(Editor’s note: This story was written exclusively for Armed American News by Mark Naughton, a video journalist and a co-host on the popular Twitter Space 2Feds. Before turning to journalism, Mark was a police officer and U.S. Air Force veteran. He is now part-time in the Army National Guard, and he travels America covering high-profile court cases, protests and major criminal incidents.)
by Mark Naughton
[Fargo, N.D.] The man who invented the forced-reset trigger, or FRT, sang the praises of the owner of Moonlight Industries after a video showing ATF agents badgering the man broke the internet.
“I would give him an A,” said Kevin Maxwell, the FRT patent holder and owner of Rare Breed Triggers.
Maxwell, an attorney who moved his business from Florida, said he watched the Moonlight Industries video and was impressed by the owner’s conduct given the stressful circumstances.
A woman identifying herself as an ATF agent said the man had made it onto their “FRT confiscation list.”
“I’m sure you’re aware that the ATF just recently classified FRTs, the forced reset triggers, as machine guns, so we are aware that you may have purchased some of these FRTs, so now we are having the whole agency basically reaching out to these purchasers and we have to pick them up,” she said.
Maxwell said anyone whom the ATF contacts regarding the FRTs must handle the interaction peacefully and with tact and tell the AFT agents their opinion is not the law. “It is your opinion that FRT triggers are machine guns, no court has determined it is a machine gun and if you do not have a warrant or court order to seize any property, I don’t have anything to say to you.”
The inventor, who was charged with manufacturing, selling, and failing to register his company’s FRTs with the federal government by the Eastern District of New York, said the ATF concocted the FRTs as the legal equivalent of illegal machine guns without any validation by Congress or the courts.
The inventor said he agreed to move the trial’s venue in exchange for the Justice Department’s promise not to access his customer list.
Maxwell said he believes the ATF obtained records of his customers who purchased the triggers after he made a Feb. 14 deal with the court not to surrender his customer list in exchange for allowing his case to be heard in New York rather than his home state of Florida.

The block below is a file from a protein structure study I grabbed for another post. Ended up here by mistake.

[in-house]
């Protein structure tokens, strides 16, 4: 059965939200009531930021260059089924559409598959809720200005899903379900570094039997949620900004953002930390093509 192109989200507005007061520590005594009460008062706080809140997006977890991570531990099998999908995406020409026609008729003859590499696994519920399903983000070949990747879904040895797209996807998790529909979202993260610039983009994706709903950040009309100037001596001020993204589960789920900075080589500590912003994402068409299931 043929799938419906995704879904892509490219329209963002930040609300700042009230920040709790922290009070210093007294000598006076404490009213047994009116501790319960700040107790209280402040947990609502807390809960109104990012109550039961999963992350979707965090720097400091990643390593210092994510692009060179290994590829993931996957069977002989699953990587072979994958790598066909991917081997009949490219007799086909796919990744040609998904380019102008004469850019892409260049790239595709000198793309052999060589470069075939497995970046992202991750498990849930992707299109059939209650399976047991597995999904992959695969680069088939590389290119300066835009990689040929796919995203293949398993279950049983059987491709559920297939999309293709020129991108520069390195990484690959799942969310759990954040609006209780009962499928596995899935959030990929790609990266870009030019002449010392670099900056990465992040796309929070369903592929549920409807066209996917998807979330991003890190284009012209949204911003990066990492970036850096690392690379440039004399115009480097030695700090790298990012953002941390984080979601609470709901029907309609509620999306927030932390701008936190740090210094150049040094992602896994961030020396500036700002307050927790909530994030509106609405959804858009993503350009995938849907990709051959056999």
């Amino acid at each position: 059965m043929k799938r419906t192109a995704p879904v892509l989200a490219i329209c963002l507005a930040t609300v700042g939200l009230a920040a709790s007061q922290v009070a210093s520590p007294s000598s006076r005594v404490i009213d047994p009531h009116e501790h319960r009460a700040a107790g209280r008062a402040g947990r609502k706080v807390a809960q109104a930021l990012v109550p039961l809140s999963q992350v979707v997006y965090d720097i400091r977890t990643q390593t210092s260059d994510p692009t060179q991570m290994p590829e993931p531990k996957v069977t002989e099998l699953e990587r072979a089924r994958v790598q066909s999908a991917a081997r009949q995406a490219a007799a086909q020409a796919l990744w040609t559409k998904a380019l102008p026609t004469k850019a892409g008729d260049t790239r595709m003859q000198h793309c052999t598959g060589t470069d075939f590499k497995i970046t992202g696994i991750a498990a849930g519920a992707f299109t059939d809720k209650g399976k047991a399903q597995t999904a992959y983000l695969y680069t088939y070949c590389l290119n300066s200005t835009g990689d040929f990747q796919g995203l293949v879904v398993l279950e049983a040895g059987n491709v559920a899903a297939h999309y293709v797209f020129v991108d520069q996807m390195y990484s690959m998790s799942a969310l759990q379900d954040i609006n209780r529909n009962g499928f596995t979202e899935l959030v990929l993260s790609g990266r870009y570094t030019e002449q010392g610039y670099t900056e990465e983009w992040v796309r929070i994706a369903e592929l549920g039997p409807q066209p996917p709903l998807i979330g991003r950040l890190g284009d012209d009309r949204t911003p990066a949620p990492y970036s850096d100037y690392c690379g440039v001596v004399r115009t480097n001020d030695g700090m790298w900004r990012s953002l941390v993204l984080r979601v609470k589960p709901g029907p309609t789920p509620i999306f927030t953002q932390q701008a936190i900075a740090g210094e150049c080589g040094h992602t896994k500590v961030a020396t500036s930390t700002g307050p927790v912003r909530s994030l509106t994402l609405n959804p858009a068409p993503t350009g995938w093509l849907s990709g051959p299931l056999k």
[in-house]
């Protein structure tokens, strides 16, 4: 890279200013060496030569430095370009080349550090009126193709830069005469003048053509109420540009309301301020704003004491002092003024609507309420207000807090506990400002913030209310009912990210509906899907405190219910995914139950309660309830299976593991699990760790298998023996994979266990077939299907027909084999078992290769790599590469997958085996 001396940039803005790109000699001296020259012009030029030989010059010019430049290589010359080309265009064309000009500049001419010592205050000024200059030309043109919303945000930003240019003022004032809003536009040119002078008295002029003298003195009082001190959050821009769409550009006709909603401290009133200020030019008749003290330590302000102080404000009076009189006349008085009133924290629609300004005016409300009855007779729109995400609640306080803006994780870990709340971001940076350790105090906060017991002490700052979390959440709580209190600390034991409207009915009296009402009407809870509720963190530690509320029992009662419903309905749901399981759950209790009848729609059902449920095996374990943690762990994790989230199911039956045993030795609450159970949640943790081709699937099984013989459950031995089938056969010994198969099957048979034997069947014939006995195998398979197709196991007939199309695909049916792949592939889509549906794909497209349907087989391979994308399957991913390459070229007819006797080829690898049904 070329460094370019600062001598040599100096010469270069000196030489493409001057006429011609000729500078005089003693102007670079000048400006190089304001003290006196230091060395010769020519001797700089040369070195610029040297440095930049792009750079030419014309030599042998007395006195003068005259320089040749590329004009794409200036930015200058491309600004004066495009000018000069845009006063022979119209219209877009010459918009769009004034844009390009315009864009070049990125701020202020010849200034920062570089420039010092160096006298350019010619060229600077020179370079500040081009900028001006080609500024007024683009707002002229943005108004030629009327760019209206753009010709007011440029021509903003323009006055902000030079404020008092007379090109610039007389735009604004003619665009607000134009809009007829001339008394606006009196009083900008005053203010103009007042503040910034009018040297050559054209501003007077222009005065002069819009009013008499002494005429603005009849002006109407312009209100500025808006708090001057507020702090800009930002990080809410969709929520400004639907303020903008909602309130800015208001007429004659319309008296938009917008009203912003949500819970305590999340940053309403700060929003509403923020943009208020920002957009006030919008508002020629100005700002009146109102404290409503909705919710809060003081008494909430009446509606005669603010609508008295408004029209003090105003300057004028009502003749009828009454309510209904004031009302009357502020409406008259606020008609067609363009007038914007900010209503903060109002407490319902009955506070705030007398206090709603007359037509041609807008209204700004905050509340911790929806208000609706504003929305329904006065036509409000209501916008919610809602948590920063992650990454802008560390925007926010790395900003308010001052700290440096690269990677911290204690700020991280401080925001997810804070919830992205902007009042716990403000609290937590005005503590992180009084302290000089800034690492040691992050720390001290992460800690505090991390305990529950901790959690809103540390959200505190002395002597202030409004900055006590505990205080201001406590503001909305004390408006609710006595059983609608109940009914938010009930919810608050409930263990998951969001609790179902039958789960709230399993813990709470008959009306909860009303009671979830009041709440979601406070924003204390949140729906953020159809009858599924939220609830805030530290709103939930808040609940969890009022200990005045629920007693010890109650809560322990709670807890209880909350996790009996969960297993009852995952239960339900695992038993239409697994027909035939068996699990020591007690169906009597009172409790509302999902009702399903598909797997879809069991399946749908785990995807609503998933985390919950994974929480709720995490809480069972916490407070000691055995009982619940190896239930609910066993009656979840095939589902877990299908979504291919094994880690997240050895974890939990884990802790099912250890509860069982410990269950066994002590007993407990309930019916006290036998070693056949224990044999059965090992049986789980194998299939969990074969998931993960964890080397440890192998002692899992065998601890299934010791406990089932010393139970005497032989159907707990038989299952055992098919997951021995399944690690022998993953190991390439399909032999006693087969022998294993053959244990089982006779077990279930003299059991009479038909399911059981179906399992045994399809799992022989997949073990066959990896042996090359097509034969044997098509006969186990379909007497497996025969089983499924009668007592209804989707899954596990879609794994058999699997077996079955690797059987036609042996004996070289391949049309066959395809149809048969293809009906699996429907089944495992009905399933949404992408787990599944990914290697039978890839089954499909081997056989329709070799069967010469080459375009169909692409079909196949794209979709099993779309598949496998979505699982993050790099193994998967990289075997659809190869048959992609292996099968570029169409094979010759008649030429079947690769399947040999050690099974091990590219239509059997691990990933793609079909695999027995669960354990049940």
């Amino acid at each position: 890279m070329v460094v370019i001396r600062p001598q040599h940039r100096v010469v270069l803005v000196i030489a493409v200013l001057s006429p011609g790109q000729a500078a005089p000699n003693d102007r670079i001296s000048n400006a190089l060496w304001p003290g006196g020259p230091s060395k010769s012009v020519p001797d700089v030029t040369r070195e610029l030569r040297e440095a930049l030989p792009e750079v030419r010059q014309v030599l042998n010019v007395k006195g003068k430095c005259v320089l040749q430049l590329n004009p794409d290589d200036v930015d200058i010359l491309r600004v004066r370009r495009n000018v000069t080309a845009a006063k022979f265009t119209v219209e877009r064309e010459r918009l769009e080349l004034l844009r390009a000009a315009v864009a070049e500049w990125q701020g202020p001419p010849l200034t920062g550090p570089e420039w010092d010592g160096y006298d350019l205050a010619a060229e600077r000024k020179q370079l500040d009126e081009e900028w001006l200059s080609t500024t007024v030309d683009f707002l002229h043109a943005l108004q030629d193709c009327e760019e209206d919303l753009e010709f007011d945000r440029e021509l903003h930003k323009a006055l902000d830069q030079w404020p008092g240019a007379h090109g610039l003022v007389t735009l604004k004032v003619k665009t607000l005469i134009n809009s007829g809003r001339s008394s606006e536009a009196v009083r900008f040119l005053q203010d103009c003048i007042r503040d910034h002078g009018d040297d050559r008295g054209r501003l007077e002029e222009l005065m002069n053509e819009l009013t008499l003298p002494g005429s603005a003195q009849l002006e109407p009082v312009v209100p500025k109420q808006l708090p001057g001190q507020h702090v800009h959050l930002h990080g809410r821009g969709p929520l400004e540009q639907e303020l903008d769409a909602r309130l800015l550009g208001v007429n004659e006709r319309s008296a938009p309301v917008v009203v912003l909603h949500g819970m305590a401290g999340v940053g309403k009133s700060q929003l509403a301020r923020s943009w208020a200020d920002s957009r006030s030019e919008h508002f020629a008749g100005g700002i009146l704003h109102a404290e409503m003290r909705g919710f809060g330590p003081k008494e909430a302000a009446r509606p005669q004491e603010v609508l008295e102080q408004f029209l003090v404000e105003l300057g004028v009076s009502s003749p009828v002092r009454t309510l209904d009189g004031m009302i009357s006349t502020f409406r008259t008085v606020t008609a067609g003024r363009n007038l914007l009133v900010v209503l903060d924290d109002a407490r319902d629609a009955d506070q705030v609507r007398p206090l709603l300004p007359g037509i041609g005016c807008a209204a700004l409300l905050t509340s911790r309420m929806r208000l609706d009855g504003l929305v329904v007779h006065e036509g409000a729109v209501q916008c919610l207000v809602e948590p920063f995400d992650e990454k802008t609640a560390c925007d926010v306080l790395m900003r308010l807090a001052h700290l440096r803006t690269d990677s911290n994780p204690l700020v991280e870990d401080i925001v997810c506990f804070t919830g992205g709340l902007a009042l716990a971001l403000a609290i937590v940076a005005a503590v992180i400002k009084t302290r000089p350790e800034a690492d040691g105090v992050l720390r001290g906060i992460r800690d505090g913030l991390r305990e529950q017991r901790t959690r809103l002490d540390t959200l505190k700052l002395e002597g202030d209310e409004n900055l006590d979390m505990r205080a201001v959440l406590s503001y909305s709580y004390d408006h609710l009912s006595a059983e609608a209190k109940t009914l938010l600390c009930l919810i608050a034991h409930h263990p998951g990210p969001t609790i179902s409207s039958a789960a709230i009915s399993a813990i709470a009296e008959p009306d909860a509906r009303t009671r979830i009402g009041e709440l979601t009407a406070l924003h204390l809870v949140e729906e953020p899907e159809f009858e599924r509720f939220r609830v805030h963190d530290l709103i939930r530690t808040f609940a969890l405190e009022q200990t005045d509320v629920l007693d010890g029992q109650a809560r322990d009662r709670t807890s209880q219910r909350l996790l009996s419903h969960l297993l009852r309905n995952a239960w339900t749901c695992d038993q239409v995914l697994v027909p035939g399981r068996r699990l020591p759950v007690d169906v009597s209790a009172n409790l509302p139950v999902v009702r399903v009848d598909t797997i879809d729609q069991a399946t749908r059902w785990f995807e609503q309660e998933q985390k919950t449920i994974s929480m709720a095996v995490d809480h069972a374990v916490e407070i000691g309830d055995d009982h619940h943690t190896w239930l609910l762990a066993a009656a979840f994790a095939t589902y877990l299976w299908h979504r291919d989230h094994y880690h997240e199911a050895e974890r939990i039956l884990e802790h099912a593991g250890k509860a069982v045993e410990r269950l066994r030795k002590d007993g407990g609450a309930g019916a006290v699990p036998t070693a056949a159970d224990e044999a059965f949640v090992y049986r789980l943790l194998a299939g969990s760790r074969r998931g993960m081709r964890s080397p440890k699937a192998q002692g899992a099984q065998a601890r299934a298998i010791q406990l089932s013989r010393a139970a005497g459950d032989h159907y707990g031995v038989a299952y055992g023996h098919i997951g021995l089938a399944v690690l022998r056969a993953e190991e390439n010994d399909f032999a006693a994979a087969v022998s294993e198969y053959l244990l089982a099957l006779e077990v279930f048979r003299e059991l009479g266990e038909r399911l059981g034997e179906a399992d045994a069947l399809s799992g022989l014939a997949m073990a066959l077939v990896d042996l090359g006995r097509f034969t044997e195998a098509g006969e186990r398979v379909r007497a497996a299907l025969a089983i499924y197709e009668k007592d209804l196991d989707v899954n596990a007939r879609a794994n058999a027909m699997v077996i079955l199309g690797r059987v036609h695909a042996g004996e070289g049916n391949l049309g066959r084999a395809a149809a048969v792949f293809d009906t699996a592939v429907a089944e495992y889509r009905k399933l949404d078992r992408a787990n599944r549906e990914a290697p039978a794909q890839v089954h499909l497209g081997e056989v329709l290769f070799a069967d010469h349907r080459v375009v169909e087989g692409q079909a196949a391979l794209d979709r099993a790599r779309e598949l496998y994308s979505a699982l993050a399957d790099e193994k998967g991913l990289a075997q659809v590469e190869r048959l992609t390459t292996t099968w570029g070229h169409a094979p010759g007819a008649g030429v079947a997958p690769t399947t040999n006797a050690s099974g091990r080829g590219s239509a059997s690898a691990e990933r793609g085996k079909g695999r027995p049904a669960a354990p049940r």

“I believe the ATF got my customer list through bank or shipping records, and we’ll know for sure through discovery very soon,” he said.
The lawyer said he also faces federal mail fraud charges for distributing them nationwide with codefendant Lawrence DeMonico of Rare Breed Firearms.
A spokesman for Moonlight Industries said he would not give the name of the man approached by the ATF, and the company had no comment.
However, on the company’s website, there are t-shirts mocking the female ATF agent.
It was little over a year ago that George Lauder, the ATF’s then-assistant director of enforcement and services, said in an open letter to all 133,000 federally licensed firearms dealers, that the forced reset triggers are classified by the ATF as firearms and machine guns.
“ATF’s examination found that some FRT devices allow a firearm to automatically expel more than one shot with a single, continuous pull of the trigger,” he said in the letter. “For this reason, ATF has concluded that FRTs that function in this way are a combination of parts designed and intended for use in converting a weapon into a machine gun, and hence, ATF has classified these devices as a machine gun as defined by the National Firearms Act and the Gun Control Act.”
Even before the letter was sent there were rumors that ATF was planning to issue its FRT ruling. In response, a YouTuber posted a Feb. 12, 2021, video demonstrating how an FRT-equipped AR-15 is not the same as a fully automatic trigger firearm, or machine gun, with a high-speed camera.
“Every individual bullet fired has one complete trigger motion that is initiated by the shooter’s trigger finger; while most of this action happens subconsciously, it is, in fact, a single trigger movement for a single projectile going downrange and doesn’t meet the qualification of what’s labeled as a machine gun because of this,” he said.
United States Attorney Breon Peace also charged Maxwell and DeMonico with defrauding their customers by misrepresenting the triggers not as machine guns and therefore not subject to heavy restriction and regulation, according to court documents.
Maxwell said the ATF expanded the definition of what a machine gun is as defined in the National Firearms Act. “You go into business for years; you do the right thing, then the ATF adds words to the law.”
There are more than 80,000 FRTs in circulation today at a value of roughly $29 million. Maxwell sold his triggers at a rate of 1,000 to 3,000 per week, according to the ATF’s complaint.
Maxwell said before a temporary restraining order prohibited him from selling more triggers while his case proceeded, his triggers sold very well.
When the government took an interest in FRTs, Maxwell took the proceeds from his final lot and made a legal defense fund for anyone charged with machine gun possession for having an FRT trigger. He has funded legal fees for three customers helping them hire expert witnesses, he said.
The temporary restraining order prohibiting Maxwell and DeMonico remains in effect until Aug. 31, according to court records.